>> I would like to know whether vim has a command such as
            >>
            >> > set uppercase
            >>[...]
            >> This would be useful when writing in programming languages
            >> such as some assembly where almost everything is uppercase,
            >>[...]
            >
            >I don't know if this exists, but if it doesn't, it looks to me like the
            >ideal thing to be solved by a keymap, as follows:
            >
            > loadkeymap
            > a A
            > b B
            > c C
            >...
            > y Y
            > z Z
            > A a
            > B b
            >...
            > Y y
            > Z z

            Yuck! [IMHO]

            I have a similar situation, but prefer to use a few mappings to Upcase as
            I'm typing (or shortly thereafter). In the language I use, ';' is a command
            separator, and '*' is the comment leader. In normal mode, it advances by
            one line each time, allowing consecutive lines to be easily upcased w/o
            having to do a visual selection first:

            " Upcase current word
            map <F1> gUaww
            imap <F1> <ESC>m`gUaw``a

            " Upcase current line, up to but not including comment
            map ,U :call setline('.', substitute(getline('.'),
            '^.*\ze\(;\s*\*.*\)\\|.*', '\U&', ''))<cr>
            map <m-u> ,Uj
            imap <m-u> <c-o>,U
          • Antoine J. Mechelynck
            ... [...] ... [...] ... [...] You don t have to use it if it s not to your liking; but it s the kind of thing that you would write once, and later it s just
            Message 5 of 6 , Nov 3, 2003
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              Keith Roberts <kroberts@...> wrote:
              > > -----Original Message-----
              > > From: Antoine J. Mechelynck [mailto:antoine.mechelynck@...]
              [...]
              > > I don't know if this exists, but if it doesn't, it looks to me like
              > > the ideal thing to be solved by a keymap, as follows:
              [...]
              > Yuck! [IMHO]
              [...]

              You don't have to use it if it's not to your liking; but it's the kind of
              thing that you would write once, and later it's just one keypress (Ctrl-^ by
              default) to turn it on or off. An additional line at the top of the keymap
              can even let you change the cursor color to remind you if uppercase mode is
              on or off. Of course my solution is not applicable if you want to write
              program code with implicit uppercase and then add comments in, let's say,
              Russian (using a different keymap). One will have to resort to uppercasing
              program text by means of Caps Lock then, or to doing it a posteriori as you
              do.

              Regards,
              Tony.
            • Benji Fisher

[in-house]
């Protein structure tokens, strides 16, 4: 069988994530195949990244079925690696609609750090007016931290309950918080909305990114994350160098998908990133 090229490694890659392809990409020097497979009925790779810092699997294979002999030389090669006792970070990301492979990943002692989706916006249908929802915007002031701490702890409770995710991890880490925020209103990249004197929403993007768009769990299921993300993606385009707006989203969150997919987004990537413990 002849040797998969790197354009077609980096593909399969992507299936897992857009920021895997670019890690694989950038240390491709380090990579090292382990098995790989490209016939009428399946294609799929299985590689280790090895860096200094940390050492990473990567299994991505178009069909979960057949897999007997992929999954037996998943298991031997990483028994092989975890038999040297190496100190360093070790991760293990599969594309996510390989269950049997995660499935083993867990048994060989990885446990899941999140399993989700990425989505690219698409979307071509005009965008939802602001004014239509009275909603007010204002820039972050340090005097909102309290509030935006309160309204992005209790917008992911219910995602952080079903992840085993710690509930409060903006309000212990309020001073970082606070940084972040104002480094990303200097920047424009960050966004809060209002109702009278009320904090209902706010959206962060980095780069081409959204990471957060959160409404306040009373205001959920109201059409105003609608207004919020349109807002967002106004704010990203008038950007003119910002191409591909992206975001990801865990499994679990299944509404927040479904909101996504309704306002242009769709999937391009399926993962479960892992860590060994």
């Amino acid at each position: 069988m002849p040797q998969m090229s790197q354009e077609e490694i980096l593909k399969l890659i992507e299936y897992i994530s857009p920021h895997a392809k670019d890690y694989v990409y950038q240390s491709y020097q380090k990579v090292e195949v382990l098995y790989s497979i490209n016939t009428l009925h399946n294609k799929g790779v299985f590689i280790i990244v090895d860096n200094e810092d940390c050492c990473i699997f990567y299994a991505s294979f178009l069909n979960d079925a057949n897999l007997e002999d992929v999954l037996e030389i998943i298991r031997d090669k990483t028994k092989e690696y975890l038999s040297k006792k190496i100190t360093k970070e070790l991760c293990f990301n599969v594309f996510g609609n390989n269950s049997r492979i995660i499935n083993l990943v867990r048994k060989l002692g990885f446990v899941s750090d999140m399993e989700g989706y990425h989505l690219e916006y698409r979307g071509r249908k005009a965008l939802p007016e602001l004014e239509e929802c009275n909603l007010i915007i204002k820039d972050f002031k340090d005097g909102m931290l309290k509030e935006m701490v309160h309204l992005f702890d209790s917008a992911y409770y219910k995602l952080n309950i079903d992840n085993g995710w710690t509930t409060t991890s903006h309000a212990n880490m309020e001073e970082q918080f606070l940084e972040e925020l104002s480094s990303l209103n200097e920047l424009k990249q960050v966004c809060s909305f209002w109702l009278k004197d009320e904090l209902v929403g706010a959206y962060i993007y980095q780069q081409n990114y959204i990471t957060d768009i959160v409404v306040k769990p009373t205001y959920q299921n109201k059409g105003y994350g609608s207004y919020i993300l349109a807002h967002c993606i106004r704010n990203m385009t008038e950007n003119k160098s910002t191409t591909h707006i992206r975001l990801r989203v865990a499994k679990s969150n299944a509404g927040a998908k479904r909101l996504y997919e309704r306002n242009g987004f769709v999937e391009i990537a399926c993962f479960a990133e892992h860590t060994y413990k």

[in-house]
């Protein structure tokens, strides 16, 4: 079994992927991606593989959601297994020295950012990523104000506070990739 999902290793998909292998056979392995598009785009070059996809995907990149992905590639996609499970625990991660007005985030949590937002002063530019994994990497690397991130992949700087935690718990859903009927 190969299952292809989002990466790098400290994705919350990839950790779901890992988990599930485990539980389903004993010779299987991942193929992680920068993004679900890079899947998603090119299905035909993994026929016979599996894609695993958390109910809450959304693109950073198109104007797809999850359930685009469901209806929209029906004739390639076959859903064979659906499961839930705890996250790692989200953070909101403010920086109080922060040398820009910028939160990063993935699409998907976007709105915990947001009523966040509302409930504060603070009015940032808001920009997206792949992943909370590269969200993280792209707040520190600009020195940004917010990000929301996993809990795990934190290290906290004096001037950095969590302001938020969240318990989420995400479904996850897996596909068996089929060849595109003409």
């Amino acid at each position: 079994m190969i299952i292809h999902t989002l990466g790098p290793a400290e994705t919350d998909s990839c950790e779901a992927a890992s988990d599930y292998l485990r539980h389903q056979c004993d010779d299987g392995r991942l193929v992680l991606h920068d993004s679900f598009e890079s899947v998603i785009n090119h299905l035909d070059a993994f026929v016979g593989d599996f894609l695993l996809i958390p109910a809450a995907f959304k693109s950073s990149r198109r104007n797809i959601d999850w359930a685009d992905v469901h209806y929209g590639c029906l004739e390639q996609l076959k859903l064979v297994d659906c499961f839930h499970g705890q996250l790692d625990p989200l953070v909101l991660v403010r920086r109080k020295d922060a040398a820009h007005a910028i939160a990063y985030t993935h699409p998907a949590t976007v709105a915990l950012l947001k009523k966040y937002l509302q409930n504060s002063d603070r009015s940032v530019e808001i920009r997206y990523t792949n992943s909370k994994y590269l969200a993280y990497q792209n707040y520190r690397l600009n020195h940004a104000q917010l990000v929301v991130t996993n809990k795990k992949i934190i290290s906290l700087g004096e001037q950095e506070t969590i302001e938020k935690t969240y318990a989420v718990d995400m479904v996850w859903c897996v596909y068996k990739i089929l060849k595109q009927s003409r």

... There are advantages and disadvantages to using a keymap. Advantages: you get a reminder in the status line, it works with my script word_complete.vim ,
              Message 6 of 6 , Nov 4, 2003
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                On Mon, Nov 03, 2003 at 12:15:36AM +0100, Antoine J. Mechelynck wrote:
                >
                > I don't know if this exists, but if it doesn't, it looks to me like the
                > ideal thing to be solved by a keymap, as follows:
                >
                > loadkeymap
                > a A
                > b B
                > c C
                > ...
                > y Y
                > z Z
                > A a
                > B b
                > ...
                > Y y
                > Z z
                >
                > The ... are not to be entered literally, they mean "and so on".
                >
                > See
                > :help language-mapping
                > :help mbyte-keymap
                > :help keymap-file-format
                > etc.
                >
                > HTH,
                > Tony.

                There are advantages and disadvantages to using a keymap.
                Advantages: you get a reminder in the status line, it works with my
                script word_complete.vim , others?
                Disadvantages: it also applies in search commands, etc., which I would
                find confusing. (YMMV) It will not work with any other keymaps you may
                have (as someone else already pointed out, I think).

                The attached script defines :inoremap's to accomplish much the same
                thing. You can turn caps lock on or off, or toggle it or just ask for
                the status with

                :CapsLock [on|off|!|?]

                (The usual abbreviation rules apply, so you can probably use "Caps", or
                maybe just "C", instead of "CapsLock".)

                In the comments at the top, I have left the "Maintainer" line
                empty. If anyone likes this and wants to adopt the script and post it,
                be my guest.

                HTH --Benji Fisher